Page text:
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Colorado lawmakers consider new office for eating disorder prevention


Colorado lawmakers consider new office for eating disorder prevention

Mar 24, 2023 | 2:02 pm ET
By Sara Wilson
Colorado lawmakers consider new office for eating disorder prevention
Sens. Dominick Moreno and Lisa Cutter present a bill on eating disorder intervention to the Senate Health and Human Services Committee on March 23, 2023. (Sara Wilson/Colorado Newsline)

A Colorado bill that would create a new office to work on eating disorder prevention made it through its first committee hearing Thursday as supporters argued that eating disorders are an under-studied, under-addressed public health concern.

“This bill is dedicated to prevention, to getting information and resources to people before they develop an eating disorder,” bill sponsor Senate Majority Leader Dominick Moreno, a Commerce City Democrat, told lawmakers.

It comes from an idea formed by the Youth Advisory Council, which met over the summer and drafted policy recommendations for this legislative session. It was championed by council member Aimee Resnick, who spoke Thursday about her own experience with and recovery from an eating disorder.

Senate Bill 23-14 would create an office of disordered eating prevention in the Colorado Department of Public Health and Environment. The first-of-its-kind office would create and maintain a resource bank, work to educate young people, schools and parents, try to close gaps in treatment, and facilitate grants for research.

It would be overseen by a 17-member commission.

Advocates say that prevention is paramount. While intervention and treatment can help some people, it is often costly, difficult and comes when a person with an eating disorder is at their lowest point.

Emma Warford said Thursday that she began restricting her food intake as a coping mechanism during the early days of the COVID-19 pandemic amid lockdown. During a physical with her pediatrician in 2021, the high schooler was diagnosed with anorexia.

That doctor recommended an outpatient treatment, which Warford said was too little, too late. She got on a waitlist for residential treatment — a six-month wait — as her condition worsened and was finally admitted to Children’s Hospital Colorado in May of that year on an emergency basis as her heart rate dipped dangerously low. From there, she spent six months in various hospitals and a residential program in Washington, since Colorado’s programs didn’t have capacity.

“My story is inspiring, but it is also far too common,” she said during a hearing before the state Senate Health & Human Services Committee. “There are too many young people that are struggling with the same issue I did. It’s time to take a stand to treat and prevent eating disorders.”

There are too many young people that are struggling with the same issue I did. It’s time to take a stand to treat and prevent eating disorders.

– Emma Warford

She said that if she had early intervention and learned different coping mechanisms to deal with the stress of pandemic isolation, her anorexia probably wouldn’t have developed.

“We are fortunate to have more providers in our state than most states. But as you have heard, access to effective and affordable care is impossible for many people. Prevention is critical. Once an eating disorder sets in, it can be very challenging to find care and recover,” said Dr. Jennifer Hagman, the medical director of the eating disorder program at Children’s Hospital Colorado.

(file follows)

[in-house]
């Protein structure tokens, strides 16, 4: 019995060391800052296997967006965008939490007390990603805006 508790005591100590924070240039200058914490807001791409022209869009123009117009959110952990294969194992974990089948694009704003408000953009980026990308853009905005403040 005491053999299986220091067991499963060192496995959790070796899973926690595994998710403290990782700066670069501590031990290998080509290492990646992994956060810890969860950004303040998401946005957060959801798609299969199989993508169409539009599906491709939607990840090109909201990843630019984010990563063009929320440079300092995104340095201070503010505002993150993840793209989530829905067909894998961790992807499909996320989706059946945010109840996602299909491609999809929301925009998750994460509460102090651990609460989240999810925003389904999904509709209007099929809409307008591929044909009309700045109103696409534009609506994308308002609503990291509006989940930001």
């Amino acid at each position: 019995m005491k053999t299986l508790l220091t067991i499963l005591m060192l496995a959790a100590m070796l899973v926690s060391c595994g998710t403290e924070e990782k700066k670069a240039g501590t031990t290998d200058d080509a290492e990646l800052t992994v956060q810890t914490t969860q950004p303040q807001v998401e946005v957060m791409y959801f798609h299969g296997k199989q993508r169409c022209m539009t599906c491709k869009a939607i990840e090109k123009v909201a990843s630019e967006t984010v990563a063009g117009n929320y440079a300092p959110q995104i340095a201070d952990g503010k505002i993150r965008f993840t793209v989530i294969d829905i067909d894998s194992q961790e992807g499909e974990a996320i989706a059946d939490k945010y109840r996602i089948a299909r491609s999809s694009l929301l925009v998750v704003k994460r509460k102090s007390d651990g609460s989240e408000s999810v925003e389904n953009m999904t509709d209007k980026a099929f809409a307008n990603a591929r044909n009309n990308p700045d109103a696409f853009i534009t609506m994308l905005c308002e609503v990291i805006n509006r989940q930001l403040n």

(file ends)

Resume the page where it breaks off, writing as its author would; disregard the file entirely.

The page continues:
Wary of a new state office

Research on the pervasiveness of eating disorders in the state is lacking, but one analysis estimated that about 9% of Coloradans will have one in their lifetime. Recent stressors like the pandemic could be making things worse: Adams County had 123 eating disorder-related hospitalizations in 2021, nearly double the number since 2016, Michael Ruddock, an analyst with the county’s health department, said.

“As we see increased rates of stress and anxiety among young people, disordered eating is likely to increase as well, bringing with it the negative effect on health that can and often does exist through adolescence into adulthood,” he said.

The bill passed through committee on a 6-3 vote. Republican Sen. Janice Rich of Grand Junction said she could potentially be supportive of the bill if the fiscal note, which states the bill’s cost, is reduced. Moreno said that upcoming amendments will likely do just that.

Rich also expressed concern about the number of new offices that get created by the Legislature and which often seem to have little accountability. The newly created Office of Gun Violence Prevention was criticized earlier this year for taking little to no action over the past year.

BMI prevented care

The committee also approved Senate Bill 23-176 on Thursday, which focuses more on intervention than prevention for eating disorders. It is also sponsored by Moreno and Democratic Sen. Lisa Cutter of Littleton. It passed on a 7-1 vote.

That bill would limit the use of body mass index measurements when deciding care for someone with an eating disorder. It would also prohibit the sale of diet pills or supplements that promise weight loss to minors without a prescription and direct the state’s behavioral health administration to create rules about using feeding tubes on patients with eating disorders.

Lawmakers heard from people whose BMI prevented them from receiving care for an eating disorder at one point, because they weren’t deemed skinny enough for treatment.

“It’s not designed to be a measure of the overall physical and mental health of an individual. We know those things are much more complicated to assess than by a simple number,” Cutter said.